Discover Vintage America - AUGUST 2016
Campeche chairs were favored for front-porch lounging
Q: I read an article on Monticello's original U.S. Campeche chair and was hoping to get some advice. My family has had this chair in its estate and we have always referred to as a Contour Chair. It would date certainly from 1900 as my grandfather was the collector and his father-in-law owned the local general store.
The Campeche chair in question. (reader submitted photo)
The chair has been reupholstered and had some reinforcement boards added, all of which is unnoticeable. Similar chairs rarely, if ever, appear for sale or in many catalogs. It is incredibly comfortable and desirable. How can I get the chair appraised to sell?
A: Thank you very much for your question. I am very familiar with the Campeche chair and others of a similar style. To give a true and accurate assessment of your family's chair I would need to evaluate it in person but I can give you some basic information from the photo you supplied.
Versions of this style of chair date back to the 1500s. The Campeche chair and its variations are characterized by lateral non-folding x-shaped bases, leather backs and reclined backs and seats.
The Campeche chair, aka Bataca chair, was introduced by Spanish colonists to Louisiana where they became very popular among the French Creole aristocracy. The leather-seated chair made of ox or mule hide, stretched over a mahogany frame was perfect for lounging on the porch of a plantation home for several reasons; it was extremely comfortable and was free of bugs unlike upholstered furniture. Cargo manifests from 1800-1825 show the Campeche or Bataca chairs being shipped to New Orleans and towns up and down the Mississippi River from coastal towns in Yucatan, the Mexican town of Campeche, Veracruz and Sisal.
An 1810 Campeche chair.
As to Thomas Jefferson's fondness for the Campeche chair or "Campeachy" chair was well known and mentioned in several letters. On March 8, 1827, Joseph Coolidge (1798–1879), the husband of Thomas Jefferson's granddaughter Ellen W. Randolph Coolidge (1796–1876), wrote to Nicholas P. Trist (1800–1874), another of Jefferson's grandsons-in-law, regarding the distribution of the Monticello, Virginia, estate: "Ellen now desires me to say that if you can procure the Campeachy chair, with [Jefferson's] initials, she wishes you to do so, at any price."*
The current location of the chair is unknown, though a mahogany example with a scallop crest that descended in the Trist family to Thomas Jefferson Trist (1828–1890) is now at Monticello. The Jefferson family's use of Campeches is verified in other letters, including one that Virginia Randolph Trist (1801–1882) wrote to her sister Ellen shortly after her wedding to Coolidge: "He [Jefferson] misses you sadly every evening when he takes his seat in one of the campeachy chairs, & he looks so solitary & the empty chair on the opposite side of the door is such a melancholy sight to us all."*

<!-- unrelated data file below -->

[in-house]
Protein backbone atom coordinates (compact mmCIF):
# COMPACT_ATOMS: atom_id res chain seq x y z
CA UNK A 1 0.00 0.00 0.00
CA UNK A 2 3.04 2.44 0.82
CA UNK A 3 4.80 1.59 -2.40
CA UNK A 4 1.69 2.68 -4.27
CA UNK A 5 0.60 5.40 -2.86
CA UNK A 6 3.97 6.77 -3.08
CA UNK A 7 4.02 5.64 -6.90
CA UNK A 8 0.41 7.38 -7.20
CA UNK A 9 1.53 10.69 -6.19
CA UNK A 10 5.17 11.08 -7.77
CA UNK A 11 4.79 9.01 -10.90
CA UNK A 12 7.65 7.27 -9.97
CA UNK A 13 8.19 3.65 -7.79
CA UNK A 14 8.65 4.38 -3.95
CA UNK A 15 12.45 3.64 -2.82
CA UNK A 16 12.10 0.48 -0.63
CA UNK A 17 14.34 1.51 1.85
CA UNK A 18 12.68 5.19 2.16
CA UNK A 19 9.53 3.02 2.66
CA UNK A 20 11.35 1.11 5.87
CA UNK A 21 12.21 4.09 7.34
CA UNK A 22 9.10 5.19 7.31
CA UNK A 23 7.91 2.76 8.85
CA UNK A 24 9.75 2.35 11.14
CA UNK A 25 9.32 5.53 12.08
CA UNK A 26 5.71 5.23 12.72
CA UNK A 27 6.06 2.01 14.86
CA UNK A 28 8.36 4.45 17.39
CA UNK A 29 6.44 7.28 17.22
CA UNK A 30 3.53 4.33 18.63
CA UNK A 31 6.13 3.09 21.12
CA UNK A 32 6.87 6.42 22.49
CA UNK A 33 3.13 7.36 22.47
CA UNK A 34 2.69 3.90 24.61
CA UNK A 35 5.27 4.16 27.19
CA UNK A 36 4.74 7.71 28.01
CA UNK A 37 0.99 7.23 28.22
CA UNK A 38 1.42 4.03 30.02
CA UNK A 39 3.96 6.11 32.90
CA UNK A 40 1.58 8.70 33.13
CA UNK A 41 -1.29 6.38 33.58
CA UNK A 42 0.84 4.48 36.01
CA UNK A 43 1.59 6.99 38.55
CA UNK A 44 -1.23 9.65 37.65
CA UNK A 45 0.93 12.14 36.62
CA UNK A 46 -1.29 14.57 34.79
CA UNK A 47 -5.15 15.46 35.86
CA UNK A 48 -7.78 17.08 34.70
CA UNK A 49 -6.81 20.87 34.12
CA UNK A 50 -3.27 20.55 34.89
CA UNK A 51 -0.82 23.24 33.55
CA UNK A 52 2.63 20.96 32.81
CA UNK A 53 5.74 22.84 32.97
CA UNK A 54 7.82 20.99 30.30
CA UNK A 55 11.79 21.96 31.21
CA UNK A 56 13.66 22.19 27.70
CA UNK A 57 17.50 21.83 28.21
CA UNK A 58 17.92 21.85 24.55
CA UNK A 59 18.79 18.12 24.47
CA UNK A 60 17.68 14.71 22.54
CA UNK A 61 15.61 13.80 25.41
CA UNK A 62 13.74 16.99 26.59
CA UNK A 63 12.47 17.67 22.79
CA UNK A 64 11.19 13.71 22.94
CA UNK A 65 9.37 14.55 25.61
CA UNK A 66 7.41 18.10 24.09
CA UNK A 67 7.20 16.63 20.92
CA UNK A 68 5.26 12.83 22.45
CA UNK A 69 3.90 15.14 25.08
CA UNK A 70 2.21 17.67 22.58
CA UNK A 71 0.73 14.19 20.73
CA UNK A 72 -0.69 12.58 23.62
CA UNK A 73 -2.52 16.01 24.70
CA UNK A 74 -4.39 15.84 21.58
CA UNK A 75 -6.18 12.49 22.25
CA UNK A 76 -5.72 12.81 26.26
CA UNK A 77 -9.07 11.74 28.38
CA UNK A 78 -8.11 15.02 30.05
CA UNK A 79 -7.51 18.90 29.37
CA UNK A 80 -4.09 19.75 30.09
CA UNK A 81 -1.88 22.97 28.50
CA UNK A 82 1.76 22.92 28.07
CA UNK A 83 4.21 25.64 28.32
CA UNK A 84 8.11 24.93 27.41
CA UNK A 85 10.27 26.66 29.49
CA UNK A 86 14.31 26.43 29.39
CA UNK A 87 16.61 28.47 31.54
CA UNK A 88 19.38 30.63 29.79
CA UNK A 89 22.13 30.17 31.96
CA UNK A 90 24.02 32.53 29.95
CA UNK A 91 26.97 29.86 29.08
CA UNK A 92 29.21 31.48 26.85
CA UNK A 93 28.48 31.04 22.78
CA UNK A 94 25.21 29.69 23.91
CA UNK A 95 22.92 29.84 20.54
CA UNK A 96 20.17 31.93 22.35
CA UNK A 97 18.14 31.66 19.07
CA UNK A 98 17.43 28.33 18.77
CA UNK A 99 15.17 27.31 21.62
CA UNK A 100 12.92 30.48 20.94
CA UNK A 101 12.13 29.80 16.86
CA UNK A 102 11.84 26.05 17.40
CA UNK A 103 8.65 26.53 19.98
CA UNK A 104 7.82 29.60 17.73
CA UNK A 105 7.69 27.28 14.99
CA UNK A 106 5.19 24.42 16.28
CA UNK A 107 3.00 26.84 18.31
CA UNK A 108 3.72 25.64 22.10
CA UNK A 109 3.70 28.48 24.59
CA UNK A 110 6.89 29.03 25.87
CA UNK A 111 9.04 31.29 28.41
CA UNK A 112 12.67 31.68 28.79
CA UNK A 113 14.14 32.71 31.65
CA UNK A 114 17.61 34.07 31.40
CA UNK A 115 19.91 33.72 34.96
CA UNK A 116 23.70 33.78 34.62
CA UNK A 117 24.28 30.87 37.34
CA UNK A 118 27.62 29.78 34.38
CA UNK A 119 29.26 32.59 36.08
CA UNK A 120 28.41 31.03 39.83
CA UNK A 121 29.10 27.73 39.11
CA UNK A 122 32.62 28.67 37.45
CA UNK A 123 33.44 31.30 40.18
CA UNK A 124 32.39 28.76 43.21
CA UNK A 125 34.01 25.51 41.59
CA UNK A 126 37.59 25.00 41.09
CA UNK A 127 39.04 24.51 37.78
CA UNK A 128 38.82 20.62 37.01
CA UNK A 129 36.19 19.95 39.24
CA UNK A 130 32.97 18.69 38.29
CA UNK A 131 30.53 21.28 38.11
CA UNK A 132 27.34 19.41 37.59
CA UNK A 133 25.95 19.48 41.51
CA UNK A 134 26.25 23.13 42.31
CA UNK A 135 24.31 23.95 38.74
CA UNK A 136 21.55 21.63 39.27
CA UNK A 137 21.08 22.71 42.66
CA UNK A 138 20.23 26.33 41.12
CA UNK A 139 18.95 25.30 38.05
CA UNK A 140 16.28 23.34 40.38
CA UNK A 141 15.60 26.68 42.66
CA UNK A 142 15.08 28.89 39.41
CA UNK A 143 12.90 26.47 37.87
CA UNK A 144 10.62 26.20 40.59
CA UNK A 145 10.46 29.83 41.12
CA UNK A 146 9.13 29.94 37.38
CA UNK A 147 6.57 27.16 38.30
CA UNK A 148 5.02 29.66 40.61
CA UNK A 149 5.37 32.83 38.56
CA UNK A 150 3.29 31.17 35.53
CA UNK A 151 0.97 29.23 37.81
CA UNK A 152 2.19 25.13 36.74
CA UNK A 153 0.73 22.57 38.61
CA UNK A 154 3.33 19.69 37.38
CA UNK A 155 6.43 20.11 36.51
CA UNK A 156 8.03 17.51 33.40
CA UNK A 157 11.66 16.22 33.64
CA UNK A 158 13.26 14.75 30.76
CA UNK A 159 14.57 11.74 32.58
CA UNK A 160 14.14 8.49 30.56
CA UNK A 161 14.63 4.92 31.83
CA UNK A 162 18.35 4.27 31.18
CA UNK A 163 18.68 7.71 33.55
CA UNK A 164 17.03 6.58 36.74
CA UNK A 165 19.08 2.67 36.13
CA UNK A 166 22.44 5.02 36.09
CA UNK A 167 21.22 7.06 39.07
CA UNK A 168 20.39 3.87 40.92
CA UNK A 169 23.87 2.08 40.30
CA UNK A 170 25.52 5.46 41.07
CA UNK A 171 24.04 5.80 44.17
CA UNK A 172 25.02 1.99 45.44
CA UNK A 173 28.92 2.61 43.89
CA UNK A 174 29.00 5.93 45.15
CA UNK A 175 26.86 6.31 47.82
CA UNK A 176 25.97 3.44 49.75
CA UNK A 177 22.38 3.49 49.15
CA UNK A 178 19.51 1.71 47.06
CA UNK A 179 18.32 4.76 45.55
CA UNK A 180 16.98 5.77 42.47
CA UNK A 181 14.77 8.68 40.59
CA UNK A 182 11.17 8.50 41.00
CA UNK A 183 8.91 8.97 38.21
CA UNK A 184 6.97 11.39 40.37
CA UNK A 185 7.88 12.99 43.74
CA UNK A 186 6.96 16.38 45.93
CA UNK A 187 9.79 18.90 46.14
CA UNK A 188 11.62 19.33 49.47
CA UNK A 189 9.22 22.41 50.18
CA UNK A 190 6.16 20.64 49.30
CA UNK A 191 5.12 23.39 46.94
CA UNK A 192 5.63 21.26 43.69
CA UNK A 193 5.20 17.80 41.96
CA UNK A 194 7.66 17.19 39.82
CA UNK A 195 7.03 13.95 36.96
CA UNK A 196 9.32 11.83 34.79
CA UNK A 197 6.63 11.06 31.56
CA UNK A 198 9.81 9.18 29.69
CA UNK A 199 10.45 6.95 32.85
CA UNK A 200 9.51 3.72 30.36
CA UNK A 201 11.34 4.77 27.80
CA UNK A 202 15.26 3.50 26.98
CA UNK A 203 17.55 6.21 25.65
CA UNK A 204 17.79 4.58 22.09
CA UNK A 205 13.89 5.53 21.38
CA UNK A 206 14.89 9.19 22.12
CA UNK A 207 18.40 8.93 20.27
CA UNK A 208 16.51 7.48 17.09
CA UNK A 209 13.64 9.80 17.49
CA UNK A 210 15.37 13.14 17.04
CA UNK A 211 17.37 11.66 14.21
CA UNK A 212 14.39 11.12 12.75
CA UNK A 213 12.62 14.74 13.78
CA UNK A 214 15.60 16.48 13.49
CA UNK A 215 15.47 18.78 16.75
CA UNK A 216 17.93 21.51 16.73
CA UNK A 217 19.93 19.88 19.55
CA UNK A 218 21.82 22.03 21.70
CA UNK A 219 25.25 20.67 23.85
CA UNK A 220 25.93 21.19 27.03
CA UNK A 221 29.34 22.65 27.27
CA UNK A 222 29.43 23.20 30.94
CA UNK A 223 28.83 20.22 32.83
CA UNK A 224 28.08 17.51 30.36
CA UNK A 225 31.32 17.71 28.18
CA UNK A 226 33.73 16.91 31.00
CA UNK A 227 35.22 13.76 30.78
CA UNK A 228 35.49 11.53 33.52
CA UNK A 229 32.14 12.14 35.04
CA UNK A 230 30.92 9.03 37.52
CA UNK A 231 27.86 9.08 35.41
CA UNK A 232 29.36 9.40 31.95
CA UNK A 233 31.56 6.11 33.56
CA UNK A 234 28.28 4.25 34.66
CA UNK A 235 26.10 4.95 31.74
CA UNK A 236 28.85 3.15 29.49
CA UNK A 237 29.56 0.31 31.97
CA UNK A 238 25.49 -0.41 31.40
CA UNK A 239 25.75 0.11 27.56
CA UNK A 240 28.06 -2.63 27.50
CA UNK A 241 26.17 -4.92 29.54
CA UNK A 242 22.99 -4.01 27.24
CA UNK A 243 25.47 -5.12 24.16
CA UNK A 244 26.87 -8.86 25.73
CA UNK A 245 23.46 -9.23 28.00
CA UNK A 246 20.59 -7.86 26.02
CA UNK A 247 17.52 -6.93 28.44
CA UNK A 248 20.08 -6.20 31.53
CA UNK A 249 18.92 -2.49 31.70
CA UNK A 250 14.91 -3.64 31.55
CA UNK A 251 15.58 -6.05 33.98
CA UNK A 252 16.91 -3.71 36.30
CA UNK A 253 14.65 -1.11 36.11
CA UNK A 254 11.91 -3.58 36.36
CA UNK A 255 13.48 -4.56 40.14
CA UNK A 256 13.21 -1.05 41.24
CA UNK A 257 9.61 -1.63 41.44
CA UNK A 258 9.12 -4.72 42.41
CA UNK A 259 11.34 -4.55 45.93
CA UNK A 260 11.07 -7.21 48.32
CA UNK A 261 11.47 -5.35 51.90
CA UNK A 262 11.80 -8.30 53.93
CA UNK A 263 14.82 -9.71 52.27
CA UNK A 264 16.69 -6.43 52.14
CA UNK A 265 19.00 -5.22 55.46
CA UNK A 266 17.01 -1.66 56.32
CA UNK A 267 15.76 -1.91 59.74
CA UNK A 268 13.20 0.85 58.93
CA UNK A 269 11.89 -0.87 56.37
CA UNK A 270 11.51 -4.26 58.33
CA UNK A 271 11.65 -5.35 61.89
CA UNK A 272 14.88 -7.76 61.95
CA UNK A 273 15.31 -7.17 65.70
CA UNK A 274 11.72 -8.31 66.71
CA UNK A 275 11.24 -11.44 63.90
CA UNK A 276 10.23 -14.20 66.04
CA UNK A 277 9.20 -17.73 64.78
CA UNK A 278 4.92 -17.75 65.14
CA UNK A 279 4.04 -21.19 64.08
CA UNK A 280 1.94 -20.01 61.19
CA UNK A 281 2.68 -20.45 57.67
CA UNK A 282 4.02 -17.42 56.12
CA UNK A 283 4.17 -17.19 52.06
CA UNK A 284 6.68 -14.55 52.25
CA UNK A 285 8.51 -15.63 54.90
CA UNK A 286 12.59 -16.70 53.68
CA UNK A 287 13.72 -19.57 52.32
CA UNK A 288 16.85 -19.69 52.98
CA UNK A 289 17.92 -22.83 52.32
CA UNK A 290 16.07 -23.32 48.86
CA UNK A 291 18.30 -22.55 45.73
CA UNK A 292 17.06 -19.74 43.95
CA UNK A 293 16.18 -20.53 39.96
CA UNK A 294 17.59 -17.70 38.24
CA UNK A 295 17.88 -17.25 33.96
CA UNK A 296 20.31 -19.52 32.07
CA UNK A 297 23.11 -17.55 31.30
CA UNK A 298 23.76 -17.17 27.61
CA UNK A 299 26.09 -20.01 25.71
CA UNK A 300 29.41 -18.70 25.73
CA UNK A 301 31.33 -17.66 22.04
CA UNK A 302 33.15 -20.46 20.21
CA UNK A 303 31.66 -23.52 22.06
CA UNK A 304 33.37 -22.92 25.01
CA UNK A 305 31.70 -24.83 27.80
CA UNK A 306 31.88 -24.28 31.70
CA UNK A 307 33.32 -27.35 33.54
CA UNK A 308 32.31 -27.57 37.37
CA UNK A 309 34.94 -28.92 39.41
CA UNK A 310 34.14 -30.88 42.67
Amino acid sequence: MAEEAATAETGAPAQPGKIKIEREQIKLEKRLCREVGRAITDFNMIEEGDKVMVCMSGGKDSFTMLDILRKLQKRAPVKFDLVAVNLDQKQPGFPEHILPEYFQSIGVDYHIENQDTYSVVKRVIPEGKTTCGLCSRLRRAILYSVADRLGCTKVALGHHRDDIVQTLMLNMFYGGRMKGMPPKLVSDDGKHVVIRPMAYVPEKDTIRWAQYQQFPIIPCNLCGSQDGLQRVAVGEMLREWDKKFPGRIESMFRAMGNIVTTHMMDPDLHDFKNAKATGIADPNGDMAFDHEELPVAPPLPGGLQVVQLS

In 1809, Thomas Jefferson returned to his "dear Monticello" after he completed his second term as president. With his financial resources now considerably diminished, he turned to the skilled slave woodworkers, who had helped build the plantation, to construct many of the furnishings for Monticello.
Campeche chairs were favorites for Jefferson, and it took him many letters and more than 10 years to get a Campeche chair sent from New Orleans. In Jefferson's time it was known as a "lolling chair" or "hammock chair"; Jefferson called it a "Campeachy hammock." The mahogany for the original chairs came from the Mexican province of Campeche, thus the name of this style of chair.
The first chair that Jefferson ordered was lost in a shipwreck. When he finally received a chair in 1819, he had several copies made by enslaved plantation woodworker John Hemmings. The chair has a distinctive X-shaped base, curvy arms and elegant top rail. Jefferson found the design very comfortable for reading and relaxing.
A 20th century contour chair.
As to the chair that you have, the base is in the style of the Campeche chair and the top rail would also fit in to the style of a contemporary Campeche but the upholstered arms, seat and back are not in the traditional styling. You mentioned that the chair had been reupholstered at some point so it is possible that the original leather was removed and replaced with fabric with the addition of the padded fabric rests on the arms.
As for a true "contour chair" these became popular in the 1950s, a photo is included with this article and you can see the distinct difference between the two chairs. The contour chair was not popular for very long as it was quite the eyesore, bulky and costly for the time.
Recent public sale prices for a Campeche chair from the 1900s, in very good to excellent condition, are around $2,000. With the alterations to your chair the value drops a great deal because the original leather is gone.
* Virginia R. Trist to Coolidge, June 27, 1825, Ellen Wayles Randolph Coolidge Correspondence, University of Virginia Library, Charlottesville
Note: All prices given are for sale in a private sale, antique shop or other resale outlet. Price is also dependent upon the geographic area in which you are selling. Auction value, selling to a dealer or pawnshop prices are about half or less of resale value.
Michelle Staley is a Lenexa, KS-based dealer and researcher with 35 years of experience in the antique trade. Send questions with photos to Michelle to firstname.lastname@example.org. Please keep queries to one question; questions without photos of the item may not be answered. Michelle is also available for consulting and extensive research work beyond this column. If you would like an appraisal on an antique or collectible please go to www.michelleknowsantiques.com for a one-on-one appraisal.